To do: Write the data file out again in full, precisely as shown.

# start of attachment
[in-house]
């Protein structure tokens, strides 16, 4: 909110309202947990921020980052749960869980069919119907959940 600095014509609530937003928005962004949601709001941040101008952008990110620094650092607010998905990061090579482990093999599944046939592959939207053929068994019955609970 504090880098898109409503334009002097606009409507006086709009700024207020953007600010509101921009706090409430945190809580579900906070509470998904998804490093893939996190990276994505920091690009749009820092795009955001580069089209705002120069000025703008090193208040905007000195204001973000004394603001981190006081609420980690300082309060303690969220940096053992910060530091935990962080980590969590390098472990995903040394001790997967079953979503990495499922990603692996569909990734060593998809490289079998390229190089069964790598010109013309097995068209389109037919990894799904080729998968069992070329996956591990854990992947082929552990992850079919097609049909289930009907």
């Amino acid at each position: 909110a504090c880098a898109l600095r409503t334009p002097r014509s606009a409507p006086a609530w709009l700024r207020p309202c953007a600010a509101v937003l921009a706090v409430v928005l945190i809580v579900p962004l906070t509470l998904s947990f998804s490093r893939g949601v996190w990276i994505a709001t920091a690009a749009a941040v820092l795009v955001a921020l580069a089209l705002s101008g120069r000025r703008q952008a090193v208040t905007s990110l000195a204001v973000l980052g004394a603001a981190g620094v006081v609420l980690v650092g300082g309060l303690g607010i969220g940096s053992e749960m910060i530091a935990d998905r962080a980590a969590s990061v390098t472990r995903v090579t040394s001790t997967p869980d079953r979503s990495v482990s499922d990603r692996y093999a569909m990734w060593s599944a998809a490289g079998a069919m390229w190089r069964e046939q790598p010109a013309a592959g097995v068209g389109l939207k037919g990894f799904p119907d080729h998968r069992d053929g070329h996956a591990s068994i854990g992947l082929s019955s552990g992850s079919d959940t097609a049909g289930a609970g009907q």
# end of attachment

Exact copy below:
[in-house]
């Protein structure tokens, strides 16, 4: 909110309202947990921020980052749960869980069919119907959940 600095014509609530937003928005962004949601709001941040101008952008990110620094650092607010998905990061090579482990093999599944046939592959939207053929068994019955609970 504090880098898109409503334009002097606009409507006086709009700024207020953007600010509101921009706090409430945190809580579900906070509470998904998804490093893939996190990276994505920091690009749009820092795009955001580069089209705002120069000025703008090193208040905007000195204001973000004394603001981190006081609420980690300082309060303690969220940096053992910060530091935990962080980590969590390098472990995903040394001790997967079953979503990495499922990603692996569909990734060593998809490289079998390229190089069964790598010109013309097995068209389109037919990894799904080729998968069992070329996956591990854990992947082929552990992850079919097609049909289930009907």
């Amino acid at each position: 909110a504090c880098a898109l600095r409503t334009p002097r014509s606009a409507p006086a609530w709009l700024r207020p309202c953007a600010a509101v937003l921009a706090v409430v928005l945190i809580v579900p962004l906070t509470l998904s947990f998804s490093r893939g949601v996190w990276i994505a709001t920091a690009a749009a941040v820092l795009v955001a921020l580069a089209l705002s101008g120069r000025r703008q952008a090193v208040t905007s990110l000195a204001v973000l980052g004394a603001a981190g620094v006081v609420l980690v650092g300082g309060l303690g607010i969220g940096s053992e749960m910060i530091a935990d998905r962080a980590a969590s990061v390098t472990r995903v090579t040394s001790t997967p869980d079953r979503s990495v482990s499922d990603r692996y093999a569909m990734w060593s599944a998809a490289g079998a069919m390229w190089r069964e046939q790598p010109a013309a592959g097995v068209g389109l939207k037919g990894f799904p119907d080729h998968r069992d053929g070329h996956a591990s068994i854990g992947l082929s019955s552990g992850s079919d959940t097609a049909g289930a609970g009907q």